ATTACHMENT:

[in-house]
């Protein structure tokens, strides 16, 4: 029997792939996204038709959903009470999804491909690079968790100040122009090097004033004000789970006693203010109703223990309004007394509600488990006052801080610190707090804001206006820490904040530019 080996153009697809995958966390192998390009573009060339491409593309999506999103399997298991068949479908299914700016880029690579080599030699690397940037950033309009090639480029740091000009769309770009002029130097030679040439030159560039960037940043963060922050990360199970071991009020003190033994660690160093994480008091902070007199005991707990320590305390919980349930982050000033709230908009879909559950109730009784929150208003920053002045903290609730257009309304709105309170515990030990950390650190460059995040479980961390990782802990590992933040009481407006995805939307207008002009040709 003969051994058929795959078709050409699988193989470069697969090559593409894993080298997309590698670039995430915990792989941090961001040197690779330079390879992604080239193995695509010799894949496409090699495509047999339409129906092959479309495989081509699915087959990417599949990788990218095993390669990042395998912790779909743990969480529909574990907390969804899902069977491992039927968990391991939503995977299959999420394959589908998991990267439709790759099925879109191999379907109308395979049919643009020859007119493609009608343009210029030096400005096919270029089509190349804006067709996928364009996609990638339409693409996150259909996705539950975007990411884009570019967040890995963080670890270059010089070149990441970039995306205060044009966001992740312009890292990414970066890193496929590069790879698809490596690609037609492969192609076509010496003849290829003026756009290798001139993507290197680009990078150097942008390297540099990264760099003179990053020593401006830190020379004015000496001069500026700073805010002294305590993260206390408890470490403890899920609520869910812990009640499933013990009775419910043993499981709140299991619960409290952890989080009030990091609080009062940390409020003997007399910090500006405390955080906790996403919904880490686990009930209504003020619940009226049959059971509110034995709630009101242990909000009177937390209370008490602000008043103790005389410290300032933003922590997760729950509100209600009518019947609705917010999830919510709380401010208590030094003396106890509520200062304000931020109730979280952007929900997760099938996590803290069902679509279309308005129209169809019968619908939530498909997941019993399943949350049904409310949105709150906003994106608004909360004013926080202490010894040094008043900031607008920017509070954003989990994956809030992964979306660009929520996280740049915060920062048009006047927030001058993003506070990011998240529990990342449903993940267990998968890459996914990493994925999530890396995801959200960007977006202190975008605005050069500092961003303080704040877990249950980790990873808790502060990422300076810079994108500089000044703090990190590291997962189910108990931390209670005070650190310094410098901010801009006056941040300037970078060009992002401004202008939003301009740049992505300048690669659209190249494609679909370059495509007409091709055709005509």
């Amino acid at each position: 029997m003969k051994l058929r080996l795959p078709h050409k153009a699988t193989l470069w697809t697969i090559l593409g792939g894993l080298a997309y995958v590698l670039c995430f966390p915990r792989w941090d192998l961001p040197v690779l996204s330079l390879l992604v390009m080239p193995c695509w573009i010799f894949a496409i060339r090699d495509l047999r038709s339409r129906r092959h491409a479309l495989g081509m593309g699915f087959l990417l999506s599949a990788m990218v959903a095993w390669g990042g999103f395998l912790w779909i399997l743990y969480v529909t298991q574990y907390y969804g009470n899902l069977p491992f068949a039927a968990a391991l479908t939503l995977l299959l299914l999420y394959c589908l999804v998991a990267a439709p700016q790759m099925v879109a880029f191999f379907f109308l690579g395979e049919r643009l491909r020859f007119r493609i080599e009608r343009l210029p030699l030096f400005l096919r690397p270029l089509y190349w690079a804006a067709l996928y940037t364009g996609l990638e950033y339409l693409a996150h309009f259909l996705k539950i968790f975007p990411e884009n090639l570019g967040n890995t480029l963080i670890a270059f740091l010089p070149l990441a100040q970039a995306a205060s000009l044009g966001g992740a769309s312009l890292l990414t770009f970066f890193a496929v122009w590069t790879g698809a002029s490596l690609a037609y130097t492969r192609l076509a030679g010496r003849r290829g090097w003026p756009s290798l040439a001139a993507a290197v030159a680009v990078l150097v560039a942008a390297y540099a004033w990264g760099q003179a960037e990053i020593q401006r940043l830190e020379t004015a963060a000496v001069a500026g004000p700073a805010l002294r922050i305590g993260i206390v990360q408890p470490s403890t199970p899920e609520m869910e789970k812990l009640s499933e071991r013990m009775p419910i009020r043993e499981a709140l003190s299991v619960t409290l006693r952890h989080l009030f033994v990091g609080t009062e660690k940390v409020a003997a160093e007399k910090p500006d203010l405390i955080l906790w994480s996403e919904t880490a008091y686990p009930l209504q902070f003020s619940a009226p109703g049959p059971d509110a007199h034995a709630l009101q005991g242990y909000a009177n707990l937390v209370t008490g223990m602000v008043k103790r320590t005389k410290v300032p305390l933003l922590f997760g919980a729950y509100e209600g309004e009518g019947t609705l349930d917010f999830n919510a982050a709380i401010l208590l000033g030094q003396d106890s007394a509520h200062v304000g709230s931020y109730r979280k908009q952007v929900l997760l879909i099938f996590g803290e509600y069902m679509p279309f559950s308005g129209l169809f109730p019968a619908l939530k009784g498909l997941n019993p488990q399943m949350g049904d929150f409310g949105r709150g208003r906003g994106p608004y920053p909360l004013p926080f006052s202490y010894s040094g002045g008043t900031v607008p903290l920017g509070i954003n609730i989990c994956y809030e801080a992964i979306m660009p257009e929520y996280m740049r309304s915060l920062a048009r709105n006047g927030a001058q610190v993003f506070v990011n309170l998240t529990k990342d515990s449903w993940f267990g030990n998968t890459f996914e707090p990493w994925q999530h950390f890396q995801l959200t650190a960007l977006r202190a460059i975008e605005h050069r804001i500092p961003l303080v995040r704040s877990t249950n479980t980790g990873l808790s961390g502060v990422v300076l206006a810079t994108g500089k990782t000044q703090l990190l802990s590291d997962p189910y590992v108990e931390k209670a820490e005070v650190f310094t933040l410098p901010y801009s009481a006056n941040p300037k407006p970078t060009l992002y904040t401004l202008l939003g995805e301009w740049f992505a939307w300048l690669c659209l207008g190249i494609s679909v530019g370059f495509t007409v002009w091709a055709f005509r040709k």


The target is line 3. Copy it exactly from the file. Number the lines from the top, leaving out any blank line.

């Amino acid at each position: 029997m003969k051994l058929r080996l795959p078709h050409k153009a699988t193989l470069w697809t697969i090559l593409g792939g894993l080298a997309y995958v590698l670039c995430f966390p915990r792989w941090d192998l961001p040197v690779l996204s330079l390879l992604v390009m080239p193995c695509w573009i010799f894949a496409i060339r090699d495509l047999r038709s339409r129906r092959h491409a479309l495989g081509m593309g699915f087959l990417l999506s599949a990788m990218v959903a095993w390669g990042g999103f395998l912790w779909i399997l743990y969480v529909t298991q574990y907390y969804g009470n899902l069977p491992f068949a039927a968990a391991l479908t939503l995977l299959l299914l999420y394959c589908l999804v998991a990267a439709p700016q790759m099925v879109a880029f191999f379907f109308l690579g395979e049919r643009l491909r020859f007119r493609i080599e009608r343009l210029p030699l030096f400005l096919r690397p270029l089509y190349w690079a804006a067709l996928y940037t364009g996609l990638e950033y339409l693409a996150h309009f259909l996705k539950i968790f975007p990411e884009n090639l570019g967040n890995t480029l963080i670890a270059f740091l010089p070149l990441a100040q970039a995306a205060s000009l044009g966001g992740a769309s312009l890292l990414t770009f970066f890193a496929v122009w590069t790879g698809a002029s490596l690609a037609y130097t492969r192609l076509a030679g010496r003849r290829g090097w003026p756009s290798l040439a001139a993507a290197v030159a680009v990078l150097v560039a942008a390297y540099a004033w990264g760099q003179a960037e990053i020593q401006r940043l830190e020379t004015a963060a000496v001069a500026g004000p700073a805010l002294r922050i305590g993260i206390v990360q408890p470490s403890t199970p899920e609520m869910e789970k812990l009640s499933e071991r013990m009775p419910i009020r043993e499981a709140l003190s299991v619960t409290l006693r952890h989080l009030f033994v990091g609080t009062e660690k940390v409020a003997a160093e007399k910090p500006d203010l405390i955080l906790w994480s996403e919904t880490a008091y686990p009930l209504q902070f003020s619940a009226p109703g049959p059971d509110a007199h034995a709630l009101q005991g242990y909000a009177n707990l937390v209370t008490g223990m602000v008043k103790r320590t005389k410290v300032p305390l933003l922590f997760g919980a729950y509100e209600g309004e009518g019947t609705l349930d917010f999830n919510a982050a709380i401010l208590l000033g030094q003396d106890s007394a509520h200062v304000g709230s931020y109730r979280k908009q952007v929900l997760l879909i099938f996590g803290e509600y069902m679509p279309f559950s308005g129209l169809f109730p019968a619908l939530k009784g498909l997941n019993p488990q399943m949350g049904d929150f409310g949105r709150g208003r906003g994106p608004y920053p909360l004013p926080f006052s202490y010894s040094g002045g008043t900031v607008p903290l920017g509070i954003n609730i989990c994956y809030e801080a992964i979306m660009p257009e929520y996280m740049r309304s915060l920062a048009r709105n006047g927030a001058q610190v993003f506070v990011n309170l998240t529990k990342d515990s449903w993940f267990g030990n998968t890459f996914e707090p990493w994925q999530h950390f890396q995801l959200t650190a960007l977006r202190a460059i975008e605005h050069r804001i500092p961003l303080v995040r704040s877990t249950n479980t980790g990873l808790s961390g502060v990422v300076l206006a810079t994108g500089k990782t000044q703090l990190l802990s590291d997962p189910y590992v108990e931390k209670a820490e005070v650190f310094t933040l410098p901010y801009s009481a006056n941040p300037k407006p970078t060009l992002y904040t401004l202008l939003g995805e301009w740049f992505a939307w300048l690669c659209l207008g190249i494609s679909v530019g370059f495509t007409v002009w091709a055709f005509r040709k």